Government campaign overlooks motorcyclists

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Published on 28 November 2018 by Charlie Bliss

The introduction of a new two-year action plan by the UK Government to improve the safety of vulnerable road users fails to safeguard motorcyclists.

The Department for Transport has released the details of 50 proposed strategies to “protect the most vulnerable”, including pedestrians, cyclists and equestrians. The new measures are intended as part of a wider initiative to encourage more respect between motorists and vulnerable road users, while combating road rage.

Minister of State for Transport Jesse Norman said: “Greater road safety – and especially the protection of vulnerable road users such as cyclists, pedestrians and horse riders – is essential. We want to improve air quality, encourage healthy exercise, reduce obesity and boost our high streets and economic productivity.”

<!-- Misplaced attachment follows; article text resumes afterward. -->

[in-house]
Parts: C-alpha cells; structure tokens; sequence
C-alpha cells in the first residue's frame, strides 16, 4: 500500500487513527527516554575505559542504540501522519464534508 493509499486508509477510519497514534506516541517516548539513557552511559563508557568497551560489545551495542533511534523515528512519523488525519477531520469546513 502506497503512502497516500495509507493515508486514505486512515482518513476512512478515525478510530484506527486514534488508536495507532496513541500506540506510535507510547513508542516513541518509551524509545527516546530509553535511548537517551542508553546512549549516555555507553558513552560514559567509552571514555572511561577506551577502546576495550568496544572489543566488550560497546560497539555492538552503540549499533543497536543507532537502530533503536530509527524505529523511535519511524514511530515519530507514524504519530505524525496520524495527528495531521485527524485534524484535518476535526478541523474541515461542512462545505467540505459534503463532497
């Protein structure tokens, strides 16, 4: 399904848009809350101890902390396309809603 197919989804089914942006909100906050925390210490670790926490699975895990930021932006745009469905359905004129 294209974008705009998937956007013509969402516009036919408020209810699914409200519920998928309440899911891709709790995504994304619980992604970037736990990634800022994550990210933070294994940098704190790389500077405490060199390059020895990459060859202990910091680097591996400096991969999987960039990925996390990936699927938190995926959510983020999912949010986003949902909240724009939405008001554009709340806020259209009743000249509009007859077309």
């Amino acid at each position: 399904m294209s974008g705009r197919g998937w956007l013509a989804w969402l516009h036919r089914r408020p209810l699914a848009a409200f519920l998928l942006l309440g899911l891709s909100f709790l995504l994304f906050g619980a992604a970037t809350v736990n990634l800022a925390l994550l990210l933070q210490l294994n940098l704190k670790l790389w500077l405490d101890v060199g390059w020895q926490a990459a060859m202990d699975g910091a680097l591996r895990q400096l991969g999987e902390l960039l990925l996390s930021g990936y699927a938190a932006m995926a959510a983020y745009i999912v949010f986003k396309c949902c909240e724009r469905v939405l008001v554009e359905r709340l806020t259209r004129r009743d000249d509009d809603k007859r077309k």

However, motorcyclists are omitted from the campaign, with the only mention involving a plan to analyse whether insurance providers could offer reduced rates to motorcyclists who have completed advanced training courses.

BMF Chairman Jim Freeman said: “Given the current obsessions with cycling and walking, the BMF is not surprised by the failure to mention motorcyclists as a vulnerable road user group.

“The BMF would also like to point out that riders are already incentivised by insurance companies, including corporate members Bikesure, to take advanced training courses such as those provided by the IAM and the BMF's Blue Riband training scheme, which recently received approval from the DVSA.”

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